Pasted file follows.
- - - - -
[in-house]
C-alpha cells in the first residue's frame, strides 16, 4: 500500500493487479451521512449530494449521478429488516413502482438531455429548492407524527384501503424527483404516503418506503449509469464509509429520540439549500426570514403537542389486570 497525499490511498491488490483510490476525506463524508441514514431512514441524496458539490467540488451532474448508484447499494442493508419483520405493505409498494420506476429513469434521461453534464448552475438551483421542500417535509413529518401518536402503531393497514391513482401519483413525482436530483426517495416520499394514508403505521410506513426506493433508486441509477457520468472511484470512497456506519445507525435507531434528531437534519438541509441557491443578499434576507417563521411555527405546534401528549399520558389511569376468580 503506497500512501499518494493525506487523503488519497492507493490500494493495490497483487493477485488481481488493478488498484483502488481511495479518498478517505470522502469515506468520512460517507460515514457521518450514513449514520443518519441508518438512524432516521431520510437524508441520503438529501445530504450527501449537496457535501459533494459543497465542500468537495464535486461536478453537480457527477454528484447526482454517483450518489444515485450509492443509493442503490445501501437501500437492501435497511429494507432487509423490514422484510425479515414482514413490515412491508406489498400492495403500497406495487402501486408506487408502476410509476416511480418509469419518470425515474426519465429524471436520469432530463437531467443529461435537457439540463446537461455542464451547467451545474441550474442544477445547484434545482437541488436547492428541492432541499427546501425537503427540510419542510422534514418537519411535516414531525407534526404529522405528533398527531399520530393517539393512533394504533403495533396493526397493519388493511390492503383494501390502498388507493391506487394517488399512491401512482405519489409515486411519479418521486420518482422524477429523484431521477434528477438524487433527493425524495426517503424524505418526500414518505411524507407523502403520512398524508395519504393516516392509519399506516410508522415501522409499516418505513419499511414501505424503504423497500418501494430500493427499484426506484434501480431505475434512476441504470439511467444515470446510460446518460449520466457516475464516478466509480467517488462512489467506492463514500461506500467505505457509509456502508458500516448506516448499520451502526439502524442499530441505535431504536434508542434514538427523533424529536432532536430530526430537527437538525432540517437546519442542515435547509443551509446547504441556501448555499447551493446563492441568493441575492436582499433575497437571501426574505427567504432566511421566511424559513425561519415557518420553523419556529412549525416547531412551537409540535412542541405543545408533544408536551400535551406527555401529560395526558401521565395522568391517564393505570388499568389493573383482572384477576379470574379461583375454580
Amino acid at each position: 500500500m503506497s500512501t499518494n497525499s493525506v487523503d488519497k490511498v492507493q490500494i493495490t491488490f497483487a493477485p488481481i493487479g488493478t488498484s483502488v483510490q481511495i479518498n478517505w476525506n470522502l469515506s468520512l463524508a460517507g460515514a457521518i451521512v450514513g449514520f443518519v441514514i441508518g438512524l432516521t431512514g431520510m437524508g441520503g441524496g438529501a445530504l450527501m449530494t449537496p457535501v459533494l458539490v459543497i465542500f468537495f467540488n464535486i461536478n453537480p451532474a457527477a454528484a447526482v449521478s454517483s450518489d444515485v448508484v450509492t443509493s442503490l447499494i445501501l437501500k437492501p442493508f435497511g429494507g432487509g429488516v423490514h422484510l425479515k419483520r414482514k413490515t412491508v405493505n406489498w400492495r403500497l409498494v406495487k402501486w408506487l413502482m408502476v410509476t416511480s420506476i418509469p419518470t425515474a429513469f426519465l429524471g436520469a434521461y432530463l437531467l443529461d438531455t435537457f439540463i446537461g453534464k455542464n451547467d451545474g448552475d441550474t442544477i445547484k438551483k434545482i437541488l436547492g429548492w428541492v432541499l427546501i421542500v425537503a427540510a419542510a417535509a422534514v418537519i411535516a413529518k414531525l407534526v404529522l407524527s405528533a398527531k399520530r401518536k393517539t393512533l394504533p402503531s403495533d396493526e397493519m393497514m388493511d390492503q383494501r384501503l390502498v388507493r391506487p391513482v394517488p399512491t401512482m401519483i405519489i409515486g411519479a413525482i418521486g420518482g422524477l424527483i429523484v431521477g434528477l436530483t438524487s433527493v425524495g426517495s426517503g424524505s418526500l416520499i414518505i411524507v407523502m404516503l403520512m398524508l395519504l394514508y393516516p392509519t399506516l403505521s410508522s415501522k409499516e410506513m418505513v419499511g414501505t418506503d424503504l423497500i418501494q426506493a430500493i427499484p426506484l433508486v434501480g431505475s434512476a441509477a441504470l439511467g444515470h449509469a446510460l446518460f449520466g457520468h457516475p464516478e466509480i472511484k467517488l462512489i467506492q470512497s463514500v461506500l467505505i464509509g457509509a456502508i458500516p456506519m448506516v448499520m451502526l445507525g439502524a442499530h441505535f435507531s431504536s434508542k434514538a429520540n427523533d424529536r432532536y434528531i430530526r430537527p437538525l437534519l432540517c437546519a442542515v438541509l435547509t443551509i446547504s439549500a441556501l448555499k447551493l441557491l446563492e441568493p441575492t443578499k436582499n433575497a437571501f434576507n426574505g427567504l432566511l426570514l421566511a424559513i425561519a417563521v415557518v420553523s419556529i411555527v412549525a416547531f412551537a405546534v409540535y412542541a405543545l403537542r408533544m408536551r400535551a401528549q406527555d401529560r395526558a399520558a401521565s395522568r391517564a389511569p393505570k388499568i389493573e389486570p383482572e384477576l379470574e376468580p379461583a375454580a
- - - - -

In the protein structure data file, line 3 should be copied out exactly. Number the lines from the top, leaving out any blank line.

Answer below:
Amino acid at each position: 500500500m503506497s500512501t499518494n497525499s493525506v487523503d488519497k490511498v492507493q490500494i493495490t491488490f497483487a493477485p488481481i493487479g488493478t488498484s483502488v483510490q481511495i479518498n478517505w476525506n470522502l469515506s468520512l463524508a460517507g460515514a457521518i451521512v450514513g449514520f443518519v441514514i441508518g438512524l432516521t431512514g431520510m437524508g441520503g441524496g438529501a445530504l450527501m449530494t449537496p457535501v459533494l458539490v459543497i465542500f468537495f467540488n464535486i461536478n453537480p451532474a457527477a454528484a447526482v449521478s454517483s450518489d444515485v448508484v450509492t443509493s442503490l447499494i445501501l437501500k437492501p442493508f435497511g429494507g432487509g429488516v423490514h422484510l425479515k419483520r414482514k413490515t412491508v405493505n406489498w400492495r403500497l409498494v406495487k402501486w408506487l413502482m408502476v410509476t416511480s420506476i418509469p419518470t425515474a429513469f426519465l429524471g436520469a434521461y432530463l437531467l443529461d438531455t435537457f439540463i446537461g453534464k455542464n451547467d451545474g448552475d441550474t442544477i445547484k438551483k434545482i437541488l436547492g429548492w428541492v432541499l427546501i421542500v425537503a427540510a419542510a417535509a422534514v418537519i411535516a413529518k414531525l407534526v404529522l407524527s405528533a398527531k399520530r401518536k393517539t393512533l394504533p402503531s403495533d396493526e397493519m393497514m388493511d390492503q383494501r384501503l390502498v388507493r391506487p391513482v394517488p399512491t401512482m401519483i405519489i409515486g411519479a413525482i418521486g420518482g422524477l424527483i429523484v431521477g434528477l436530483t438524487s433527493v425524495g426517495s426517503g424524505s418526500l416520499i414518505i411524507v407523502m404516503l403520512m398524508l395519504l394514508y393516516p392509519t399506516l403505521s410508522s415501522k409499516e410506513m418505513v419499511g414501505t418506503d424503504l423497500i418501494q426506493a430500493i427499484p426506484l433508486v434501480g431505475s434512476a441509477a441504470l439511467g444515470h449509469a446510460l446518460f449520466g457520468h457516475p464516478e466509480i472511484k467517488l462512489i467506492q470512497s463514500v461506500l467505505i464509509g457509509a456502508i458500516p456506519m448506516v448499520m451502526l445507525g439502524a442499530h441505535f435507531s431504536s434508542k434514538a429520540n427523533d424529536r432532536y434528531i430530526r430537527p437538525l437534519l432540517c437546519a442542515v438541509l435547509t443551509i446547504s439549500a441556501l448555499k447551493l441557491l446563492e441568493p441575492t443578499k436582499n433575497a437571501f434576507n426574505g427567504l432566511l426570514l421566511a424559513i425561519a417563521v415557518v420553523s419556529i411555527v412549525a416547531f412551537a405546534v409540535y412542541a405543545l403537542r408533544m408536551r400535551a401528549q406527555d401529560r395526558a399520558a401521565s395522568r391517564a389511569p393505570k388499568i389493573e389486570p383482572e384477576l379470574e376468580p379461583a375454580a